The Supreme Court on June 26 issued its opinion in Lawrence v. Texas, the case that challenged the Texas anti-sodomy law. The justices voted 6 to 3 to overturn not only the law, but also its 1986 opinion in Bowers v. Hardwick that had ruled there was no constitutional right to homosexual sodomy. Chief Justice William Rehnquist and Justices Clarence Thomas and Antonin Scalia dissented from the courts opinion in Lawrence. Scalia wrote a scathing dissent that he actually read aloud from his seat in the Supreme Court chamber. Rehnquist and Thomas joined in Scalias dissent. Here is an excerpt from it.
Countless judicial decisions and legislative enactments have relied on the ancient proposition that a governing majoritys belief that certain sexual behavior is “immoral and unacceptable” constitutes a rational basis for regulation.
State laws against bigamy, same-sex marriage, adult incest, prostitution, masturbation, adultery, fornication, bestiality, and obscenity are likewise sustainable only in light of Bowers validation of laws based on moral choices. Every single one of these laws is called into question by todays decision; the court makes no effort to cabin the scope of its decision to exclude them from its holding. The impossibility of distinguishing homosexuality from other traditional “morals” offenses is precisely why Bowers rejected the rational-basis challenge. “The law,” it said, “is constantly based on notions of morality, and if all laws representing essentially moral choices are to be invalidated under the Due Process Clause, the courts will be very busy indeed.”
What a massive disruption of the current social order, therefore, the overruling of Bowers entails. . . .
I turn now to the ground on which the court squarely rests its holding: the contention that there is no rational basis for the law here under attack. This proposition is so out of accord with our jurisprudence-indeed, with the jurisprudence of any society we know-that it requires little discussion.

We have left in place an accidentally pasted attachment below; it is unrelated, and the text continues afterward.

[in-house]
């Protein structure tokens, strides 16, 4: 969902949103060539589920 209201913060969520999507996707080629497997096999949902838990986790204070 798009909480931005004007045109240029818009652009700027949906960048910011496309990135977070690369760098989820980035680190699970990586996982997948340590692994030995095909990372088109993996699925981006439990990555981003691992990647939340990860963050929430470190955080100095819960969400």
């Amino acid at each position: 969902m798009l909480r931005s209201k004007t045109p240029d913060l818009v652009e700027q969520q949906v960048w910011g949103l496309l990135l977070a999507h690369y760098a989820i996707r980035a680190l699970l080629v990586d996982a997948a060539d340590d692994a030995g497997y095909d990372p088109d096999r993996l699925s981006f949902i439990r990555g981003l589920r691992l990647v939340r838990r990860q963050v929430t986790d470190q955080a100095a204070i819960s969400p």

The Texas statute undeniably seeks to further the belief of its citizens that certain forms of sexual behavior are “immoral and unacceptable–the same interest furthered by criminal laws against fornication, bigamy, adultery, adult incest, bestiality, and obscenity. Bowers held that this was a legitimate state interest. The court today reaches the opposite conclusion. The Texas statute, it says, “furthers no legitimate state interest which can justify its intrusion into the personal and private life of the individual.” The court embraces instead Justice Stevens declaration in his Bowers dissent, that “the fact that the governing majority in a state has traditionally viewed a particular practice as immoral is not a sufficient reason for upholding a law prohibiting the practice.”
This effectively decrees the end of all morals legislation. If, as the court asserts, the promotion of majoritarian sexual morality is not even a legitimate state interest, none of the above-mentioned laws can survive rational-basis review. . . .
Todays opinion is the product of a court, which is the product of a law-profession culture, that has largely signed on to the so-called homosexual agenda, by which I mean the agenda promoted by some homosexual activists directed at eliminating the moral opprobrium that has traditionally attached to homosexual conduct. . . .
It is clear from this that the court has taken sides in the culture war, departing from its role of assuring, as neutral observer, that the democratic rules of engagement are observed. Many Americans do not want persons who openly engage in homosexual conduct as partners in their business, as scoutmasters for their children, as teachers in their childrens schools, or as boarders in their home. They view this as protecting themselves and their families from a lifestyle that they believe to be immoral and destructive. The court views it as “discrimination” which it is the function of our judgments to deter. So imbued is the court with the law professions anti-anti-homosexual culture, that it is seemingly unaware that the attitudes of that culture are not obviously “mainstream”; that in most states what the court calls “discrimination” against those who engage in homosexual acts is perfectly legal; that proposals to ban such “discrimination” under Title VII have repeatedly been rejected by Congress, that in some cases such “discrimination” is mandated by federal statute, see 10 U. S. C. §654(b)(1) (mandating discharge from the armed forces of any service member who engages in or intends to engage in homosexual acts); and that in some cases such “discrimination” is a constitutional right, see Boy Scouts of America v. Dale.